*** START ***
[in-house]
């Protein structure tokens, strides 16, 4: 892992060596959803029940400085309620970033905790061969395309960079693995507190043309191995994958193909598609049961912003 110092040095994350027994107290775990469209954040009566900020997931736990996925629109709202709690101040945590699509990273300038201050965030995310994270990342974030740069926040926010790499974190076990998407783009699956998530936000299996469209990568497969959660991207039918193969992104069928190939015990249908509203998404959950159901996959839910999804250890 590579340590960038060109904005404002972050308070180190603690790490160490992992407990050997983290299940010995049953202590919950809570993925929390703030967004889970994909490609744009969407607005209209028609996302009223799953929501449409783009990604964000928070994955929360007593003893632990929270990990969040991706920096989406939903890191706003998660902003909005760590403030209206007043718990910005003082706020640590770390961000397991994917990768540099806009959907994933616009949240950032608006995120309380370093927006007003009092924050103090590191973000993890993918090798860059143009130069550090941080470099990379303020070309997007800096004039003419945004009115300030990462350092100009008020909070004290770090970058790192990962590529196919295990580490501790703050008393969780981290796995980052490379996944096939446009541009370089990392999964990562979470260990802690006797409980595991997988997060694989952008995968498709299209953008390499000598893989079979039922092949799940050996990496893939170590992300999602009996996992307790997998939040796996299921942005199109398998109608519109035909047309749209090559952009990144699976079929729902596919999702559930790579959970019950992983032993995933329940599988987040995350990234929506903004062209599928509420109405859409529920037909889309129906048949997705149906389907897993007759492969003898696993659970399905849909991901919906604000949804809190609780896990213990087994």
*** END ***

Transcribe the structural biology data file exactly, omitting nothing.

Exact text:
[in-house]
């Protein structure tokens, strides 16, 4: 892992060596959803029940400085309620970033905790061969395309960079693995507190043309191995994958193909598609049961912003 110092040095994350027994107290775990469209954040009566900020997931736990996925629109709202709690101040945590699509990273300038201050965030995310994270990342974030740069926040926010790499974190076990998407783009699956998530936000299996469209990568497969959660991207039918193969992104069928190939015990249908509203998404959950159901996959839910999804250890 590579340590960038060109904005404002972050308070180190603690790490160490992992407990050997983290299940010995049953202590919950809570993925929390703030967004889970994909490609744009969407607005209209028609996302009223799953929501449409783009990604964000928070994955929360007593003893632990929270990990969040991706920096989406939903890191706003998660902003909005760590403030209206007043718990910005003082706020640590770390961000397991994917990768540099806009959907994933616009949240950032608006995120309380370093927006007003009092924050103090590191973000993890993918090798860059143009130069550090941080470099990379303020070309997007800096004039003419945004009115300030990462350092100009008020909070004290770090970058790192990962590529196919295990580490501790703050008393969780981290796995980052490379996944096939446009541009370089990392999964990562979470260990802690006797409980595991997988997060694989952008995968498709299209953008390499000598893989079979039922092949799940050996990496893939170590992300999602009996996992307790997998939040796996299921942005199109398998109608519109035909047309749209090559952009990144699976079929729902596919999702559930790579959970019950992983032993995933329940599988987040995350990234929506903004062209599928509420109405859409529920037909889309129906048949997705149906389907897993007759492969003898696993659970399905849909991901919906604000949804809190609780896990213990087994």